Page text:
Behind the Atelier is a fashion-focused series that examines the unique backstories and design processes behind the fashion industry’s most captivating talents. Pulling back the curtain on each designer’s creative space and practice, Behind the Atelier will highlight and give an inside look into the industry’s most exciting names.
For the fifth installment of the series, HYPEBAE tapped New York-based designer Isabella Lalonde of Beepy Bella to take us behind the scenes of her atelier, where our team documented her summer workspace in the South of France and showcased her precious, handmade jewels through a photoshoot over FaceTime. In a candid conversation, Isabella revealed how an experimental jewelry course taken at Central Saint Martins inspired her to launch Beepy Bella, how fairy tales and escapism influence her practice as both an artist and designer and how she broke the mold by creating one-of-a-kind pearl jewelry.
Fantasies, fairy tales and mythical creatures are what childhood dreams are made of. But, how does one preserve their childlike creativity and imagination as they develop into an adult? For Isabella Lalonde, the designer behind Beepy Bella, it means bridging the gap between childhood and adulthood through the creation of a parallel universe brimming with fairies, lush forests and brightly-tinged mushrooms. By harnessing her creative practice to manifest this otherworldly utopia, the New York-based designer has been successful in conceiving a handcrafted jewelry line that combines freshwater pearls cast into glittering hues, rare charms she sources on her travels and ornately-designed glass beads she blows by hand.
As a youth, Isabella spent her childhood growing up in places such as Paris, Switzerland and New York before studying fine arts at Parsons School of Design. During her time there, she developed an affinity for diverse media, themes and subjects, often experimenting with video art, performance art, illustration and painting. Continuing to push the boundaries, Isabella enrolled in a five-day intensive course on jewelry design at Central Saint Martins where her knack for creating unconventional, one-of-a-kind jewelry led her to launch Beepy Bella in 2019. Utilizing her penchant for creating fantasy-fueled pieces that places emphasis on craftsmanship, Isabella’s newest collection boasts a bevvy of statement-making pieces like sculptural necklaces and earrings that feature vibrant freshwater pearls, handmade glass beads inspired by the Luna moth and a series of first-ever, Beepy Bella logo necklaces.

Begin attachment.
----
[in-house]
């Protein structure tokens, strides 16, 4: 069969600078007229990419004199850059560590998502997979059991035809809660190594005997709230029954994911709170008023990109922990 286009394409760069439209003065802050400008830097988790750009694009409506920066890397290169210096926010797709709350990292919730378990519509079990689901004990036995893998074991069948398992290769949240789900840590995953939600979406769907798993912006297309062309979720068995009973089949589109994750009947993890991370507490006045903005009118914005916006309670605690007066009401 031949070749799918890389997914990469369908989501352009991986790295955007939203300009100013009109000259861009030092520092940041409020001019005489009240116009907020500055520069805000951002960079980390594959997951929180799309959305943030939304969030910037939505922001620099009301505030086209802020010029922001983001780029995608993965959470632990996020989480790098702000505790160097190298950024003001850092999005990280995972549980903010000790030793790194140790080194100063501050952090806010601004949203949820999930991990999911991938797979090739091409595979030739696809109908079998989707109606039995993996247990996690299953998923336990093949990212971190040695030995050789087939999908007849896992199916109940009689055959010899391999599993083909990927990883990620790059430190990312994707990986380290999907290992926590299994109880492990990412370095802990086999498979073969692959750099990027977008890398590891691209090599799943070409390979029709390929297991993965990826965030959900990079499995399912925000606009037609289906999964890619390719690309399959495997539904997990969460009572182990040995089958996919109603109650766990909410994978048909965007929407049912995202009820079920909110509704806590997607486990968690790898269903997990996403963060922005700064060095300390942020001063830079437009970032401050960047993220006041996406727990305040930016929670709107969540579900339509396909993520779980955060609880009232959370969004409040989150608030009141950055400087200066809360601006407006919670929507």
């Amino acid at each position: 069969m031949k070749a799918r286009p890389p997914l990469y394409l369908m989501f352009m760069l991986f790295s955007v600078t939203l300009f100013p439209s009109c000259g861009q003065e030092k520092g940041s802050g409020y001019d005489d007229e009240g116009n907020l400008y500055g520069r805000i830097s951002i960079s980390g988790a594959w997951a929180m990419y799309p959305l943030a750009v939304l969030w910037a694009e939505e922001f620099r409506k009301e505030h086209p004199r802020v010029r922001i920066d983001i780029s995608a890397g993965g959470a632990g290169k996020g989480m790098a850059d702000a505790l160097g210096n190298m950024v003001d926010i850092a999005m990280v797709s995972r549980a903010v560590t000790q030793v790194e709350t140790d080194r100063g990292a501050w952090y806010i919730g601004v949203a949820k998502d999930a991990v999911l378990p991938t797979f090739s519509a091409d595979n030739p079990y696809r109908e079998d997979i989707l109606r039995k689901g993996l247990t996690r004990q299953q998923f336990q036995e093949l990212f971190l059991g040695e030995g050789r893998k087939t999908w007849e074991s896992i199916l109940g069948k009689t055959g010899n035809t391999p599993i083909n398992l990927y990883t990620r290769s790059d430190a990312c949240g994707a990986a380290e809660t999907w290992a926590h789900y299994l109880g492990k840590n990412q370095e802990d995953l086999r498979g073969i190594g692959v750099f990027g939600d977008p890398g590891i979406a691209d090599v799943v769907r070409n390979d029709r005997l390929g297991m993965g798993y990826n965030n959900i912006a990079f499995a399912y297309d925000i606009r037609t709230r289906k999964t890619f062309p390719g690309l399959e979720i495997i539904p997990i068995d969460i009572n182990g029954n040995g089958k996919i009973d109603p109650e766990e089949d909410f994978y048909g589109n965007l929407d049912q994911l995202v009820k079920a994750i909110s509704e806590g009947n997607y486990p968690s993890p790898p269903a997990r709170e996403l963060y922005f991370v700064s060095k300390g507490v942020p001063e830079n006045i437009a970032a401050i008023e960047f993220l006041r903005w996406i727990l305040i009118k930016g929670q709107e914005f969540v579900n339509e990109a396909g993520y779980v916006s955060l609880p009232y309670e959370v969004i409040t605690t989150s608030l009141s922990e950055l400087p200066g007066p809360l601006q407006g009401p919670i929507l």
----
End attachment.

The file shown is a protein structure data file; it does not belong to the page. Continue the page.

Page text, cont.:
With a firm grasp on cultivating experimental jewelry that stems from magical symbolism, fairy tales and escapism, Isabella’s mind-bending and fantastical designs serve as proof that you’re never too old to embrace your childlike sense of creativity and imagination.
To get to know the designer, HYPEBAE sat down with Isabella Lalonde to discuss how she brings surrealism as well as escapism into her artistic and design practice, how she perceives fashion as a language and how her unbridled imagination has allowed her to create a world of fantasy with Beepy Bella.
How would you describe what Beepy Bella is and what it represents?
Beepy Bella is a handmade jewelry line created by me, Isabella Lalonde, who is an artist based in New York City. The brand itself represents more of an artist’s collective, a utopia of ideas and an unleashing of creativity. It’s really important as an artist, which is my background, that I create a brand that has unique products that are all crafted by hand or are made in collaboration with other artists who are working independently on their own various mediums. With my brand, I wanted to create this whole world that involves childhood fantasies of magic, fairies, mushrooms and forests and allow adults to enter back into that world and create this bridge between adulthood and childhood. I’m really interested in the transition of becoming a child and then an adult and the things within society that we typically lose the older we get, which is innately our sense of creativity and imagination.